Thursday, May 18, 2017

Another Opening, Another Show

            It’s that time every actor dreads… TECH WEEK. Time to make sure all the pieces of the show fall together, meaning the props are made, the costumes fit, the set is finalized and all the lights and sound come on when they are supposed to. Up until this point, you’ve played “make believe” with a lot of the details. Don’t have REAL cupcakes? No problem. I’ll just pretend I’m eating one, or I’ll buy some munchkins at the Dunkin Donuts and eat those instead. It works (and they’re delicious too)! Don’t have that sign you’re supposed to hold up as part of a punch line? It’s okay. I’ll just grab a phone bill from my purse and use that instead. But now the moment of truth has arrived, when we find out if everything really DOES work. And maybe it’s just me, but it’s f**king scary!

            And it’s a bit more intense when you do a lot of what I like to call “guerilla theater”.  I should note that guerilla theater is a term traditionally reserved for shows which are performed on the streets and deal with political and social issues, but I fully believe the term applies here too. To me, it should apply to ANY show where you have to dig in the trenches with your fellow artists and do what needs to be done! Remember those movies where Judy Garland and Mickey Rooney would excitedly exclaim, “Let’s put on a show!” and then they’d proceed to throw up a show in their backyard? No surprise they were called “backyard musicals” and they were wonderful. (Check out “Babes in Arms” sometime and you’ll see what I mean.) When you do guerilla theater, it’s much the same. It’s the ultimate in DIY. And it’s not to say that it’s unprofessional. Some of the productions I am most proud of have been launched in such a fashion. An actor isn’t just an actor. A director isn’t just a director. We are all working as a team to make sure everything comes together by opening night.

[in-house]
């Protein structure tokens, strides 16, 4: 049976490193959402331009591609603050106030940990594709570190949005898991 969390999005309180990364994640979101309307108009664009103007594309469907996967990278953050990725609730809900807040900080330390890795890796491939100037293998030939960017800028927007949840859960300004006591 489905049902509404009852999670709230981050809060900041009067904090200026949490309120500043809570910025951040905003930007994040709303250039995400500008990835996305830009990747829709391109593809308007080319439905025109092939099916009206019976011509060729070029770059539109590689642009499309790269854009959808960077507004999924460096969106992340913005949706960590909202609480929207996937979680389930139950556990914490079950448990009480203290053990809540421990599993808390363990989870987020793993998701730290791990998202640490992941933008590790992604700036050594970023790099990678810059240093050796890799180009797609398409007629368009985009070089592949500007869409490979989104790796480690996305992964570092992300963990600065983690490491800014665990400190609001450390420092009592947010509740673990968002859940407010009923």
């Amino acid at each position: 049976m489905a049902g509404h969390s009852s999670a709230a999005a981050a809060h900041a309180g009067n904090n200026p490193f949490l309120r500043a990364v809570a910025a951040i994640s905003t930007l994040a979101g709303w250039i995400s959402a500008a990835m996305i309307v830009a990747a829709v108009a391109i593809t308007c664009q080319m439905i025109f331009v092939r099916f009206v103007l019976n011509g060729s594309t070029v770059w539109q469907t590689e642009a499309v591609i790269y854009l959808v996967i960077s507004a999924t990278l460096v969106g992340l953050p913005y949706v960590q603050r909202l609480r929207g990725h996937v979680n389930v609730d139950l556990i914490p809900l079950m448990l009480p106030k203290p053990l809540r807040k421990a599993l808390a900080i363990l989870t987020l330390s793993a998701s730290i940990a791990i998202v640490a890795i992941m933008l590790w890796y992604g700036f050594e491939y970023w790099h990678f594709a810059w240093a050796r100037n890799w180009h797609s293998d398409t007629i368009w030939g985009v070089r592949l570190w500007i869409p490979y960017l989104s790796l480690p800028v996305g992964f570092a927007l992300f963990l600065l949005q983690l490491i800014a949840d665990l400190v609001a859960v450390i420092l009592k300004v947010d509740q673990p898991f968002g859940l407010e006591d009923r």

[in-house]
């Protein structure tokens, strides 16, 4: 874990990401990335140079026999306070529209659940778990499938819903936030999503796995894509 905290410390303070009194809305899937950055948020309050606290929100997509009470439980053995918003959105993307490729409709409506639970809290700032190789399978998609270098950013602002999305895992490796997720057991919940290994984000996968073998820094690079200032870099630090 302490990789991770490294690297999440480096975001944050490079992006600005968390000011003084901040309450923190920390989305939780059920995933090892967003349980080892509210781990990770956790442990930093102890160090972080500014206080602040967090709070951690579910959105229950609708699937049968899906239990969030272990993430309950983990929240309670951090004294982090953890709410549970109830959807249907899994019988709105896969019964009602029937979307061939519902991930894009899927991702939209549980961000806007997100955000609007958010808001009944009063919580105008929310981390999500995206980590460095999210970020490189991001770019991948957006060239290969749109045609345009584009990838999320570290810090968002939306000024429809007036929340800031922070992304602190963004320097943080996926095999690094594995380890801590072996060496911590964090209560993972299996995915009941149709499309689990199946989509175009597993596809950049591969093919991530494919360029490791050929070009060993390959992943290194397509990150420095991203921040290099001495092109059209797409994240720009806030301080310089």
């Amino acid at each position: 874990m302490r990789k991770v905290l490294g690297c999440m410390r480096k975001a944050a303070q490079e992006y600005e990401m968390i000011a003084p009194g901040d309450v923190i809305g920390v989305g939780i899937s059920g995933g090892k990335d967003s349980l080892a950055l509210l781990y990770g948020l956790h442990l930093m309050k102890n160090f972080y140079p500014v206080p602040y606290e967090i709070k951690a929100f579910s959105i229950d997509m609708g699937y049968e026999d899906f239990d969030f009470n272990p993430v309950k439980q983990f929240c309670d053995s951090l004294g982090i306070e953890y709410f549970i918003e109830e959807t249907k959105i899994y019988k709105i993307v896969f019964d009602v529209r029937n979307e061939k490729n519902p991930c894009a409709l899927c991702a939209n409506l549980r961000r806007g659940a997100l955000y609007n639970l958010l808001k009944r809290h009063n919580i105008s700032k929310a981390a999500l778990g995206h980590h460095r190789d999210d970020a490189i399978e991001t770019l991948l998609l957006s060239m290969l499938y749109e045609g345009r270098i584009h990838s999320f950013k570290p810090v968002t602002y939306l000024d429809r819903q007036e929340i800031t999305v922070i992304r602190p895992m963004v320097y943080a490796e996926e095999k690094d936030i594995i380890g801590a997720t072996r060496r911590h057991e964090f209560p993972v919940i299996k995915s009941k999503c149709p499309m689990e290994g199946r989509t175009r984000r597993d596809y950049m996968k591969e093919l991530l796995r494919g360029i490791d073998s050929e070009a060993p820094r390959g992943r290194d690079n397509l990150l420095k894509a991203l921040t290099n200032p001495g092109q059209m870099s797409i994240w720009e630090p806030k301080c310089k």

Just last weekend, I was making rice crispy treats at 10:00 o’clock at night for a rehearsal I had the following morning for the show I'm currently doing, Farce This! These treats are used as one of my props, and I wanted to start practicing with them. As it turns out, my PRACTICE props will probably be the ACTUAL ones I use in the show.  They’ll be a week old by opening night, but hey, who hasn’t eaten a stale dessert in real life? I just hope I don’t crack a tooth in the process. Just kidding. Sort of.